(CNN) — Another powerful storm is preparing to bring blizzards, severe thunderstorms, damaging winds and freezing temperatures to the eastern half of the United States, which will be a dangerous sense of déjà vu for many.
New storms will once again put at risk areas of the central and eastern United States that were hit by massive storms earlier this week, widening the potential impact on people still recovering.
But there are some key differences in the forecast for this storm compared to the last one, especially in the Chicago area, which did not see significant snow earlier in the week but could be hit by a blizzard Friday night.
The origin of the new storm is in the Pacific Northwest, which was hit by snowstorms on Tuesday and Wednesday.
Snow and high winds moved into the Four Corners area from the northwest Wednesday night. A round of snow will affect higher elevations in Arizona and New Mexico on Thursday.
As the storm moves off the plains Thursday night, it will evolve into an even bigger beast (a huge boost of atmospheric energy will help it intensify) and set the stage for a major impact event across the central and eastern United States.
Thursday night: Snow in Plains, severe risk in South
The storm will intensify Thursday night and begin dropping snow, sometimes heavy amounts, from parts of Kansas and Nebraska into the Midwest. The snow will again be accompanied by gusty winds, which could cause power outages. Travel could be dangerous Thursday night.
At the same time, extremely cold air will move south from Canada, causing temperatures to drop across much of the north-central United States.
Severe storm threats will once again affect much of the South. The risk of severe storms increased to a Category 3 out of 5 for parts of Arkansas, eastern Texas and northwest Louisiana, including Shreveport, Thursday night, according to the Storm Prediction Center.
The main threats in these areas are severe tornadoes, large or very large hail, and damaging wind gusts.
There is a slight risk of severe thunderstorms or Category 5 Category 2 thunderstorms Thursday night for a broader area from eastern Texas to western Mississippi. The main threats are tornadoes, strong wind gusts and large hail.
Friday: Storm threat peaks
Snow will cover more of the Midwest as the storm moves eastward and continues to strengthen Friday.
The heaviest snow accumulations from this storm are still expected to be limited to parts of Michigan, Wisconsin and Illinois. Some inland areas of each state, away from the relatively warm areas of the Great Lakes, could see about a foot of snow.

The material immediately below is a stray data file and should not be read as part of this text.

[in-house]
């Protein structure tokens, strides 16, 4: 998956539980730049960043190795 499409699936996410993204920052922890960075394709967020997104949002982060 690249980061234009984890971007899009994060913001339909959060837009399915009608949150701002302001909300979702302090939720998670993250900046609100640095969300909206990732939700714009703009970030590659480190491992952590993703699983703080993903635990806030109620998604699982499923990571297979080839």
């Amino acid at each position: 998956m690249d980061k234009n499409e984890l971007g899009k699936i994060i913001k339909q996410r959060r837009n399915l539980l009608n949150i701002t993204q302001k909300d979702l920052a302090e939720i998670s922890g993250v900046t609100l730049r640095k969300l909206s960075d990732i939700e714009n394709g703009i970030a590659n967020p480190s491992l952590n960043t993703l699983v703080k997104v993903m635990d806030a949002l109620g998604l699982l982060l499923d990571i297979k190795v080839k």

There is still some uncertainty about the exact amount of snow this storm will bring to Chicago, as amounts can vary widely throughout the metro area. Its proximity to Lake Michigan may mean temperatures may not drop enough for heavy snow in the central area. But if the city is trapped by a particularly deep band of snow, more people could be trapped and cause serious travel problems.
As the storm intensifies on Friday, much of the Midwest could see wind gusts of 40 to 60 mph. The combination of snow and strong winds could produce blizzard conditions across the Chicago area, especially Friday night.
Meanwhile, harsh cold air will continue to sweep across more of the central and northern United States. Temperatures in Omaha, Nebraska, are unlikely to get above single digits on Friday, while parts of North Dakota will be lucky if the high reaches freezing.
On the storm’s warmer south side, another severe storm will affect much of the Southeast and parts of the mid-Atlantic.
The highest risk for damaging storms extends from Alabama to North Carolina. The risk for severe thunderstorms in the area is level 3 of 5 on Friday, with the possibility of damaging wind gusts and some strong tornadoes.
By Friday evening, rain will spread over more of the mid-Atlantic and reach parts of the Northeast. As the rains arrive, flooding concerns will increase from parts of Pennsylvania and New Jersey to southern New England.
Total rainfall is expected to be about the same as or slightly less than the last storm: between 25 and 50mm is possible, but isolated areas could see around 76mm. Flooding is more likely because the ground is soaked and rivers are still swollen from the last storm.
Saturday: Potential for power outages increases in Northeast region
The storm will reach much of the Northeast early Saturday morning, with snow and possibly sleet possible in the interior Northeast, especially in northern New England.
Along with winter precipitation, the Northeast will once again experience strong winds and more power outages are possible. Recent storms have left hundreds of thousands of people without power across the East, and many remained without power Wednesday.
Snow will continue to fall in the Great Lakes region, with some lake effect snow likely to develop after the storm passes Saturday night.
The worst of the storm’s effects typically move away from the Southeast and Mid-Atlantic by Saturday morning, but some windy conditions will remain in the storm’s aftermath.
Across the central United States, the cold will only get worse over the weekend and into next week. Temperatures will reach dangerous levels, especially in the north-central United States.
CNN’s Robert Shackelford contributed to this report.